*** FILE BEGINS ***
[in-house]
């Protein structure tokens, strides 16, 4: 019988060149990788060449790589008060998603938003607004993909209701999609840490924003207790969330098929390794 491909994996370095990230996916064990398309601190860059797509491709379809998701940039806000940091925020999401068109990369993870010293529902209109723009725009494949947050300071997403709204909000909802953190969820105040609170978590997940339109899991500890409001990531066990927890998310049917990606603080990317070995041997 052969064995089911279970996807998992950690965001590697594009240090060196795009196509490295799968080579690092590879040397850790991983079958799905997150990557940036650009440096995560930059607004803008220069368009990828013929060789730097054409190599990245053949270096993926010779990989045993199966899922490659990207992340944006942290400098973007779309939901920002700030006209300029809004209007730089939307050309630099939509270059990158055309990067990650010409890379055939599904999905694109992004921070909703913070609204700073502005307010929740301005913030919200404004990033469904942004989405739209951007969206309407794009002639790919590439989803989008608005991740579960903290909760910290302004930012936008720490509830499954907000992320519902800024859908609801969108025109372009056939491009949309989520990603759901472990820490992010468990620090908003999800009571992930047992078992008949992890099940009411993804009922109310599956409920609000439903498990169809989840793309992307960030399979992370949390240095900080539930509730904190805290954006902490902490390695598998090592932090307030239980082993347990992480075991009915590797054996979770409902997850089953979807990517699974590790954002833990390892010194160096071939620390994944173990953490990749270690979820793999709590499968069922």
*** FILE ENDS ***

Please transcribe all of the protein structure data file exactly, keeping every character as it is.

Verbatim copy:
[in-house]
């Protein structure tokens, strides 16, 4: 019988060149990788060449790589008060998603938003607004993909209701999609840490924003207790969330098929390794 491909994996370095990230996916064990398309601190860059797509491709379809998701940039806000940091925020999401068109990369993870010293529902209109723009725009494949947050300071997403709204909000909802953190969820105040609170978590997940339109899991500890409001990531066990927890998310049917990606603080990317070995041997 052969064995089911279970996807998992950690965001590697594009240090060196795009196509490295799968080579690092590879040397850790991983079958799905997150990557940036650009440096995560930059607004803008220069368009990828013929060789730097054409190599990245053949270096993926010779990989045993199966899922490659990207992340944006942290400098973007779309939901920002700030006209300029809004209007730089939307050309630099939509270059990158055309990067990650010409890379055939599904999905694109992004921070909703913070609204700073502005307010929740301005913030919200404004990033469904942004989405739209951007969206309407794009002639790919590439989803989008608005991740579960903290909760910290302004930012936008720490509830499954907000992320519902800024859908609801969108025109372009056939491009949309989520990603759901472990820490992010468990620090908003999800009571992930047992078992008949992890099940009411993804009922109310599956409920609000439903498990169809989840793309992307960030399979992370949390240095900080539930509730904190805290954006902490902490390695598998090592932090307030239980082993347990992480075991009915590797054996979770409902997850089953979807990517699974590790954002833990390892010194160096071939620390994944173990953490990749270690979820793999709590499968069922």